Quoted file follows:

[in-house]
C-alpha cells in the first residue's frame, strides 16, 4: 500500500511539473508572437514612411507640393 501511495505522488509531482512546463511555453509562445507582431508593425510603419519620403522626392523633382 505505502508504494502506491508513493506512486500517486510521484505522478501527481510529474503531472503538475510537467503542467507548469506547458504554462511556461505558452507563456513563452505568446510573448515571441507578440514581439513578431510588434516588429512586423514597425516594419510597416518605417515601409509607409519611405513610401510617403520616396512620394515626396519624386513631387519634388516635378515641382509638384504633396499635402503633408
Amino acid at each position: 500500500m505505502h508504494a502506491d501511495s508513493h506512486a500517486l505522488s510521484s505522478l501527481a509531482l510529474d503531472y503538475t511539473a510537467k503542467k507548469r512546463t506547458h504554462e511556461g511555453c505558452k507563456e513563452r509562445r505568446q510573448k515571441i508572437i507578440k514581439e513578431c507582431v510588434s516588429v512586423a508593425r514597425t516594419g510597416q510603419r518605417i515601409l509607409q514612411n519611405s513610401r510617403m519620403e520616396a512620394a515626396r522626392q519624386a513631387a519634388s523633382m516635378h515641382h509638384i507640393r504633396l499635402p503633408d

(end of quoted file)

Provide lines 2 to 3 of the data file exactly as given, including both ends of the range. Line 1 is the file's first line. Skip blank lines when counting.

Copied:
C-alpha cells in the first residue's frame, strides 16, 4: 500500500511539473508572437514612411507640393 501511495505522488509531482512546463511555453509562445507582431508593425510603419519620403522626392523633382 505505502508504494502506491508513493506512486500517486510521484505522478501527481510529474503531472503538475510537467503542467507548469506547458504554462511556461505558452507563456513563452505568446510573448515571441507578440514581439513578431510588434516588429512586423514597425516594419510597416518605417515601409509607409519611405513610401510617403520616396512620394515626396519624386513631387519634388516635378515641382509638384504633396499635402503633408
Amino acid at each position: 500500500m505505502h508504494a502506491d501511495s508513493h506512486a500517486l505522488s510521484s505522478l501527481a509531482l510529474d503531472y503538475t511539473a510537467k503542467k507548469r512546463t506547458h504554462e511556461g511555453c505558452k507563456e513563452r509562445r505568446q510573448k515571441i508572437i507578440k514581439e513578431c507582431v510588434s516588429v512586423a508593425r514597425t516594419g510597416q510603419r518605417i515601409l509607409q514612411n519611405s513610401r510617403m519620403e520616396a512620394a515626396r522626392q519624386a513631387a519634388s523633382m516635378h515641382h509638384i507640393r504633396l499635402p503633408d